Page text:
Companies Return to Tape As Protection From Cyberattacks

The federal government, financial service companies, and other regulated industries store their most important data on tape, an old-fashioned and inconvenient format that is, nonetheless, impervious to hackers. As cyberattacks become more skillful and persistent, other companies are now following suit. Starting in the 1950s, digital tape, stored in on-site libraries, was the only means of reliable storage for massive amounts of data. Eventually, companies moved to digital records and, in recent years, the cloud.

The Wall Street Journal reports that, “some security experts and tape users argue that the medium has big advantages over other forms of storage — including a higher reliability rate than hard drives and a lifespan in excess of 30 years,” with a “total cost of ownership per terabyte … also the lowest of any storage medium.” Tapes can also store up to 15 TBs and “be archived in third-party locations at a fraction of the cost of cheapest cloud storage.”

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“Tape is our main form of backup and recovery” said insurance company PDP exec Rick Heisey. “We remain confident that tape will continue to be the most reliable and cost-effective means of protecting our company data.”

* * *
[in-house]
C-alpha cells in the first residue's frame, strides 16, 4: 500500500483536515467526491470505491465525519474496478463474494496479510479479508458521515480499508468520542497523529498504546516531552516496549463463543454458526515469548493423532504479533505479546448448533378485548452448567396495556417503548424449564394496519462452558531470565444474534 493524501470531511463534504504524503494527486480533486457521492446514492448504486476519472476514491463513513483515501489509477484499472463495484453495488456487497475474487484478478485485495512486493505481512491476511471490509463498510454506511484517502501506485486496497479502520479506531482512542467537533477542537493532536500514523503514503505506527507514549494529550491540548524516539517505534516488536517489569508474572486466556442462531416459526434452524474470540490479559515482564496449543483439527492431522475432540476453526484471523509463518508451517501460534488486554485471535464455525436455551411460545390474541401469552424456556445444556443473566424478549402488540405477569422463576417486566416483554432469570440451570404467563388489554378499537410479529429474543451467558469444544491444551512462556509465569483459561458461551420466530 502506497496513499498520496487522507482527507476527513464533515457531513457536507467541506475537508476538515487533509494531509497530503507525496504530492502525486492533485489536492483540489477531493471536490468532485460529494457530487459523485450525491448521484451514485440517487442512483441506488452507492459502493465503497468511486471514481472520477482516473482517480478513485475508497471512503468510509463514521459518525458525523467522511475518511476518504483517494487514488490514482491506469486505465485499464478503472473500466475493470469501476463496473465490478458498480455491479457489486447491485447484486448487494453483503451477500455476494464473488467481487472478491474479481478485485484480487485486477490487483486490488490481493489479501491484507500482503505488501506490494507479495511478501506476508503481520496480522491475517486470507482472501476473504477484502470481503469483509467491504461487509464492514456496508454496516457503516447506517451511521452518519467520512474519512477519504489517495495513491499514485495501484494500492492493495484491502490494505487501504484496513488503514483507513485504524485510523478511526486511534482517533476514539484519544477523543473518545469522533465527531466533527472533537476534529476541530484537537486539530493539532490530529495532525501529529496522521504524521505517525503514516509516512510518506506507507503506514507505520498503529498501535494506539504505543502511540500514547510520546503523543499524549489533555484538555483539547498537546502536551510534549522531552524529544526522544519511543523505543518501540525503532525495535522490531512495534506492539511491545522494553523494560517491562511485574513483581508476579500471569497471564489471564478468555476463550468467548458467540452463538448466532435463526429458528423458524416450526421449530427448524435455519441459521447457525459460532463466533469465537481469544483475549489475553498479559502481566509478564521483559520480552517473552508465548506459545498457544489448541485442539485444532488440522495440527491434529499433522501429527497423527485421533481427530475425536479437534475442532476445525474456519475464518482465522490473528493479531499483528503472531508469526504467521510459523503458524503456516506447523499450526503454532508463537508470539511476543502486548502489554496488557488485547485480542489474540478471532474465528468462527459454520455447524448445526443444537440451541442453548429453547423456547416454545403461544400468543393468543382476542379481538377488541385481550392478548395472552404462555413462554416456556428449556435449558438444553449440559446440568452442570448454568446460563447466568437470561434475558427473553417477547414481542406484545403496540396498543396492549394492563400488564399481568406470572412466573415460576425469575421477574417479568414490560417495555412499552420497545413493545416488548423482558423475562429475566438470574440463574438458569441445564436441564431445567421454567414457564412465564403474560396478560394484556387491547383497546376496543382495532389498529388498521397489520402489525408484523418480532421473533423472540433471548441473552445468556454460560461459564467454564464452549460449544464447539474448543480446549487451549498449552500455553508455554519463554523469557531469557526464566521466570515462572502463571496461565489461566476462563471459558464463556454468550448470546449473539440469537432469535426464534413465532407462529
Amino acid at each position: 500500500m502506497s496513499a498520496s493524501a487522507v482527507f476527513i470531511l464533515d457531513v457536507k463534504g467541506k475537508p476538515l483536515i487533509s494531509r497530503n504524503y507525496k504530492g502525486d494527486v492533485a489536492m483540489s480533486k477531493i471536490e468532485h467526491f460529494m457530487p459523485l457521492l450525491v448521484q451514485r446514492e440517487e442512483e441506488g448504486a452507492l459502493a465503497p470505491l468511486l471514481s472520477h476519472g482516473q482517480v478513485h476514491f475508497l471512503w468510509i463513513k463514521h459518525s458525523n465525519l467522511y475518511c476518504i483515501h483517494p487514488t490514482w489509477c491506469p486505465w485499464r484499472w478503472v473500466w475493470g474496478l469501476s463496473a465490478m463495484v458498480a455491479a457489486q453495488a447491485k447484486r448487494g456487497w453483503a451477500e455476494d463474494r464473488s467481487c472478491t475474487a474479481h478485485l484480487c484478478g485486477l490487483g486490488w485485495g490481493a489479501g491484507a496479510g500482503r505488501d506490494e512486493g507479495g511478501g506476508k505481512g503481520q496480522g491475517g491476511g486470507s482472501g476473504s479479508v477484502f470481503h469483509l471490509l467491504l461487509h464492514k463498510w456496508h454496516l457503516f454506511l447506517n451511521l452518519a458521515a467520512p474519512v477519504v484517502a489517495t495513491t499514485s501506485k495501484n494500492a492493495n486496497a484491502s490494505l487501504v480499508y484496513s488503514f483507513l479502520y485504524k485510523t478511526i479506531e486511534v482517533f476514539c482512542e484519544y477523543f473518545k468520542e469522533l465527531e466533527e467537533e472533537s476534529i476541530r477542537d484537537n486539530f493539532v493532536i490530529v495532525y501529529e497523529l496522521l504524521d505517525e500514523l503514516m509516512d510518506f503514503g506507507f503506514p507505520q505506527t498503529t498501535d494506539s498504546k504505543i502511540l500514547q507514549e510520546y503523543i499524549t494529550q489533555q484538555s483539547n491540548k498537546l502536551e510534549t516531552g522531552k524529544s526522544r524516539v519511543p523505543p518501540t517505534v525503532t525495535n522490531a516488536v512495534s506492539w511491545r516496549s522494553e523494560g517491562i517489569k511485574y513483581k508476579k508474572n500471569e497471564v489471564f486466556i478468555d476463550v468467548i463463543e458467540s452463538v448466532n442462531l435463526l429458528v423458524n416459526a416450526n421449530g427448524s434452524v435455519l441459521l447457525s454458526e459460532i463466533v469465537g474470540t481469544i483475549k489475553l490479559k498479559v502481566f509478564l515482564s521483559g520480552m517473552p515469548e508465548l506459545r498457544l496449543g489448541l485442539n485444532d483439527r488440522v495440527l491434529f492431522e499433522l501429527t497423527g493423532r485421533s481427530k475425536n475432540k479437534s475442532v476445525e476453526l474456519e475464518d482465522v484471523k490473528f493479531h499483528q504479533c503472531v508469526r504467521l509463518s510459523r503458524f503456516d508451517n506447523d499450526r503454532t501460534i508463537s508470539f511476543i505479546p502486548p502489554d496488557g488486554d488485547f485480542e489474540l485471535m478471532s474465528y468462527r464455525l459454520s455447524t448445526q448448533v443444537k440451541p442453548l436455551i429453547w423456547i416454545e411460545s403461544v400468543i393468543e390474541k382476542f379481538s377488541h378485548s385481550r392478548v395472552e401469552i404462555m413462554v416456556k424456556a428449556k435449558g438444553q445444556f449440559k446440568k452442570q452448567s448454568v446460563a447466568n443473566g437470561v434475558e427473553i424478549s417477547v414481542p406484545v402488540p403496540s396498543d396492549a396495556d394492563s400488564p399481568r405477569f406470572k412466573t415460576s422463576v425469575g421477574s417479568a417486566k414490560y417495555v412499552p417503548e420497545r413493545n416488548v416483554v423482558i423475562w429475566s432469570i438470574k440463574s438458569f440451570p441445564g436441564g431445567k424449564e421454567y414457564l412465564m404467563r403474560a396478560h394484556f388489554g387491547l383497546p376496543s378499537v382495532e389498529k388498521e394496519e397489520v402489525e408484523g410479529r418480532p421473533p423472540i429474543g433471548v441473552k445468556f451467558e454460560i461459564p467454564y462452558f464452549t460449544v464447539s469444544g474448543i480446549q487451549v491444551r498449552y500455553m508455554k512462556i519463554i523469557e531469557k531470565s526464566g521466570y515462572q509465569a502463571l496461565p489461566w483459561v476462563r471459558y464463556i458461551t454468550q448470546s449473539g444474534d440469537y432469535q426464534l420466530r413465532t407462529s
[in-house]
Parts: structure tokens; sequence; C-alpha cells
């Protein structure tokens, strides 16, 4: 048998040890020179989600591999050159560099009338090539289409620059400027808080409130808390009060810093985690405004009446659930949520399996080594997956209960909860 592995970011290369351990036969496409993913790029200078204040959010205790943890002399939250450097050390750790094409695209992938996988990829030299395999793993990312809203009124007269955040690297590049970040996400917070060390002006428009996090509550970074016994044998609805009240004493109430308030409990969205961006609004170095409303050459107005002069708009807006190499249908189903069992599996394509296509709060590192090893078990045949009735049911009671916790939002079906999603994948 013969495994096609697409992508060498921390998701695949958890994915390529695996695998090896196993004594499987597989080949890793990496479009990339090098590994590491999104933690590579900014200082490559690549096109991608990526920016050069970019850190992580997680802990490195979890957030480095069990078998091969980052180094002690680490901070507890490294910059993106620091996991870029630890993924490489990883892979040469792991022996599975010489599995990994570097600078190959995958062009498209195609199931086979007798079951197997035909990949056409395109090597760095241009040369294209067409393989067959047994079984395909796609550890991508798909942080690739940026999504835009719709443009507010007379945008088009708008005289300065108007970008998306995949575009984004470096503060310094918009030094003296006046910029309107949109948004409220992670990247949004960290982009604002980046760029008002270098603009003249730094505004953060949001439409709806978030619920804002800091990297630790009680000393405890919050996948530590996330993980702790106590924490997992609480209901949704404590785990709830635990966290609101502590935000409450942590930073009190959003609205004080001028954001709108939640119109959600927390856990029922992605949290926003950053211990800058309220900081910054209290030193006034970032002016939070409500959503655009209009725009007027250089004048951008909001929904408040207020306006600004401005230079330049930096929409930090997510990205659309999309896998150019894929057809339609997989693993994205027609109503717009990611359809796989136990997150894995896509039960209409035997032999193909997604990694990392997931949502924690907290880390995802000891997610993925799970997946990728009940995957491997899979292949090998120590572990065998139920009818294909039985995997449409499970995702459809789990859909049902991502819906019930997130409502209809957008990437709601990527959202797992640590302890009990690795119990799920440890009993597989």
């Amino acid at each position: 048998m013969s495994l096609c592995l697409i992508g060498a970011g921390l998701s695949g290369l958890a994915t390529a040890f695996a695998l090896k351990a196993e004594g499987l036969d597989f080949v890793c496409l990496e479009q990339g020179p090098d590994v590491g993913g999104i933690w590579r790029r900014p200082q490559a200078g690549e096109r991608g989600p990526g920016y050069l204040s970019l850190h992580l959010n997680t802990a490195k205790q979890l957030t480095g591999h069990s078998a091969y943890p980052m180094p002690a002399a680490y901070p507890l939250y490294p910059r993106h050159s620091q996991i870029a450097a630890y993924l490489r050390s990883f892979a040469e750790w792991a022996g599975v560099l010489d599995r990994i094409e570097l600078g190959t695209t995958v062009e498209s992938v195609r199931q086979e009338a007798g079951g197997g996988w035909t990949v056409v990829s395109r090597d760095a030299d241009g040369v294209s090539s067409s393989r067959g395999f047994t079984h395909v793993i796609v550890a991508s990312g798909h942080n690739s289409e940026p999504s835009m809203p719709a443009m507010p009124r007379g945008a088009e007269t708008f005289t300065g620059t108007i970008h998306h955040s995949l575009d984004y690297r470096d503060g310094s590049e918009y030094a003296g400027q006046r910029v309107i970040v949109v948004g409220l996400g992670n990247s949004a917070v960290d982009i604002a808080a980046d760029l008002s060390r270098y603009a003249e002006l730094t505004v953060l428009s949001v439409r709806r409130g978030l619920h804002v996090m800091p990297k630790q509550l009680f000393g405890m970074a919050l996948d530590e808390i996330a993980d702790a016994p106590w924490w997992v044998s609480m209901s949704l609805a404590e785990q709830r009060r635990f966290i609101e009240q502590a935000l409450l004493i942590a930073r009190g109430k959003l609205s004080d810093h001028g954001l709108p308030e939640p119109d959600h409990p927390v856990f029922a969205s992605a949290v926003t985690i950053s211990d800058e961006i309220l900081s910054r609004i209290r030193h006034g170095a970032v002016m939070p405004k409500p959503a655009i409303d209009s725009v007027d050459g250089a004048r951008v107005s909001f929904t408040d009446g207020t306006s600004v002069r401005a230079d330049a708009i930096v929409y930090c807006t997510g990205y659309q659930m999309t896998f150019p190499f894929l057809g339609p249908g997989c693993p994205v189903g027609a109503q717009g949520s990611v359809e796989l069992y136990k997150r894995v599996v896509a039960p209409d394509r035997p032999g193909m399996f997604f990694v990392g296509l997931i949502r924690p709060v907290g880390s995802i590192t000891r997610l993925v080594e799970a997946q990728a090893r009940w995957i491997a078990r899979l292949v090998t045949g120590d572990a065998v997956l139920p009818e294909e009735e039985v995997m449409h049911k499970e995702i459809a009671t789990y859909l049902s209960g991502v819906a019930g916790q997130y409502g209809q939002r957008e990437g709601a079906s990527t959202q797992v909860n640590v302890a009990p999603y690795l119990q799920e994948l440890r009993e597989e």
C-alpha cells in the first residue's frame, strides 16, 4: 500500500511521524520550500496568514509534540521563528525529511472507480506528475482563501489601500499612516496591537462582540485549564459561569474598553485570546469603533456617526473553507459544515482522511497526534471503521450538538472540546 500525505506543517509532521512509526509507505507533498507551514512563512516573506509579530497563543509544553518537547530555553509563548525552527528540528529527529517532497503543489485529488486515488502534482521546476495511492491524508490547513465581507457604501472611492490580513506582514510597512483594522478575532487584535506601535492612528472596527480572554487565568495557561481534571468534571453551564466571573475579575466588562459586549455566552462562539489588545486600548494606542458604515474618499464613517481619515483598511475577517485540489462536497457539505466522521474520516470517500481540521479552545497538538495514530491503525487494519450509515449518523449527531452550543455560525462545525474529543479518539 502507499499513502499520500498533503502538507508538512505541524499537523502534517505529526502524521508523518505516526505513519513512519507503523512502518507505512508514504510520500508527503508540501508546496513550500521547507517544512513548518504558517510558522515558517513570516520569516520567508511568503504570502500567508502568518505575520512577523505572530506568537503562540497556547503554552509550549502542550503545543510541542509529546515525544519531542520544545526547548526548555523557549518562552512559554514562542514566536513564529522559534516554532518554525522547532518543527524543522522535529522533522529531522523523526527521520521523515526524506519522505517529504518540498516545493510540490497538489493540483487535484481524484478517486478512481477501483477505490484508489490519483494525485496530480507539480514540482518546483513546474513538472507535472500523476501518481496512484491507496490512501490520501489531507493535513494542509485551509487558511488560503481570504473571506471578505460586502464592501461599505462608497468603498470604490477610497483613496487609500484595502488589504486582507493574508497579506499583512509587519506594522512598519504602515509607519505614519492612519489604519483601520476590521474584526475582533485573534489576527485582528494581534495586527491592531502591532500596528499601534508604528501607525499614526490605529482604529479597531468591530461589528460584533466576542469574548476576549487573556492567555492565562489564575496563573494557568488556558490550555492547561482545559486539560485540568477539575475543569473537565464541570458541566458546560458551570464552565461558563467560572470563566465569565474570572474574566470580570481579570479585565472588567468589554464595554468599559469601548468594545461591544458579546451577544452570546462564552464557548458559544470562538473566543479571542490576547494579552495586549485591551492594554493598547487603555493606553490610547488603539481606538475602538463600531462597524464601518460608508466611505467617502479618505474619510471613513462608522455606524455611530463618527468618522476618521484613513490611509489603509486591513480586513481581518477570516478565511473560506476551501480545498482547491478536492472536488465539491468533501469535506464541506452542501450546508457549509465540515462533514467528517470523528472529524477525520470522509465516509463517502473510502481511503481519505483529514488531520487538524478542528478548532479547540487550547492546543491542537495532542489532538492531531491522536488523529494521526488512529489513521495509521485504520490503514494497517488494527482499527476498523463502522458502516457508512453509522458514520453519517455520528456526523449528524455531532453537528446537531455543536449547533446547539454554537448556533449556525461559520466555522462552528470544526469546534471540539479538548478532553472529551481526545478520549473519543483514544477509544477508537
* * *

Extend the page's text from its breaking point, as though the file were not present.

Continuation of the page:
The tapes are encrypted, but “can be easily retrieved and the data easily restored when required.” Recovery Point Systems founder/president Marc Langer notes that tape can be a “safe choice.” “Most people are looking for convenience and the cloud is convenient,” he said. “Tape isn’t inefficient or ineffective, but it can be inconvenient. Good security is almost always inconvenient.”

TechRepublic states that Kaspersky Lab and B2B International have issued a report that says “the total impact of a data breach now amounts to $1.3 million for large companies — up from $1.2 million in 2016.” The report also stated that, “breaches cost an average of $117,000 per incident for small- and medium-sized businesses.”